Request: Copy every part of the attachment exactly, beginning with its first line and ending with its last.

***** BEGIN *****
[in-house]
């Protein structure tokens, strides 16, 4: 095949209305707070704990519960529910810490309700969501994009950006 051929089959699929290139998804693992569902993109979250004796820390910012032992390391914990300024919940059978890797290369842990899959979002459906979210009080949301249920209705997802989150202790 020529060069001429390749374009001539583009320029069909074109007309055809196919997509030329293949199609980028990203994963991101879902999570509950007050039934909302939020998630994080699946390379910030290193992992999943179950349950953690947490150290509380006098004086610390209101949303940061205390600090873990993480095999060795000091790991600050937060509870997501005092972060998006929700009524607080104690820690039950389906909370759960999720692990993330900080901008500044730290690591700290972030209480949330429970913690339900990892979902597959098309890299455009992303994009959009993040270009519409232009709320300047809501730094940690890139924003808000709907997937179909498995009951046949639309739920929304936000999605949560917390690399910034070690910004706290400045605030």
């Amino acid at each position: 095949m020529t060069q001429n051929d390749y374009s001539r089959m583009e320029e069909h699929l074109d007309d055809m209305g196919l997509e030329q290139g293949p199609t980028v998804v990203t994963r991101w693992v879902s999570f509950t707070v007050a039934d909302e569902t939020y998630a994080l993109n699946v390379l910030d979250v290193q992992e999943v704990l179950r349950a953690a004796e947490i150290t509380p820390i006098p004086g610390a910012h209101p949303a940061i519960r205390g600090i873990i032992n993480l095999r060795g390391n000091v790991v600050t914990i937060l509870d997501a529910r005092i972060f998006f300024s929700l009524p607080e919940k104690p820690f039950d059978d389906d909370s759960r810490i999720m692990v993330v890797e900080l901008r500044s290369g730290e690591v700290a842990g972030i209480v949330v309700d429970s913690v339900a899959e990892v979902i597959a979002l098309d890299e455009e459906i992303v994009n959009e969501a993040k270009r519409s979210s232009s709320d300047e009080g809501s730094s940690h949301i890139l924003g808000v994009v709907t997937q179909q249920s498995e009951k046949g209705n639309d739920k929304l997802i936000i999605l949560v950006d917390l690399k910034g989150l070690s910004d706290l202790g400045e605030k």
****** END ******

[in-house]
């Protein structure tokens, strides 16, 4: 095949209305707070704990519960529910810490309700969501994009950006 051929089959699929290139998804693992569902993109979250004796820390910012032992390391914990300024919940059978890797290369842990899959979002459906979210009080949301249920209705997802989150202790 020529060069001429390749374009001539583009320029069909074109007309055809196919997509030329293949199609980028990203994963991101879902999570509950007050039934909302939020998630994080699946390379910030290193992992999943179950349950953690947490150290509380006098004086610390209101949303940061205390600090873990993480095999060795000091790991600050937060509870997501005092972060998006929700009524607080104690820690039950389906909370759960999720692990993330900080901008500044730290690591700290972030209480949330429970913690339900990892979902597959098309890299455009992303994009959009993040270009519409232009709320300047809501730094940690890139924003808000709907997937179909498995009951046949639309739920929304936000999605949560917390690399910034070690910004706290400045605030």
């Amino acid at each position: 095949m020529t060069q001429n051929d390749y374009s001539r089959m583009e320029e069909h699929l074109d007309d055809m209305g196919l997509e030329q290139g293949p199609t980028v998804v990203t994963r991101w693992v879902s999570f509950t707070v007050a039934d909302e569902t939020y998630a994080l993109n699946v390379l910030d979250v290193q992992e999943v704990l179950r349950a953690a004796e947490i150290t509380p820390i006098p004086g610390a910012h209101p949303a940061i519960r205390g600090i873990i032992n993480l095999r060795g390391n000091v790991v600050t914990i937060l509870d997501a529910r005092i972060f998006f300024s929700l009524p607080e919940k104690p820690f039950d059978d389906d909370s759960r810490i999720m692990v993330v890797e900080l901008r500044s290369g730290e690591v700290a842990g972030i209480v949330v309700d429970s913690v339900a899959e990892v979902i597959a979002l098309d890299e455009e459906i992303v994009n959009e969501a993040k270009r519409s979210s232009s709320d300047e009080g809501s730094s940690h949301i890139l924003g808000v994009v709907t997937q179909q249920s498995e009951k046949g209705n639309d739920k929304l997802i936000i999605l949560v950006d917390l690399k910034g989150l070690s910004d706290l202790g400045e605030k």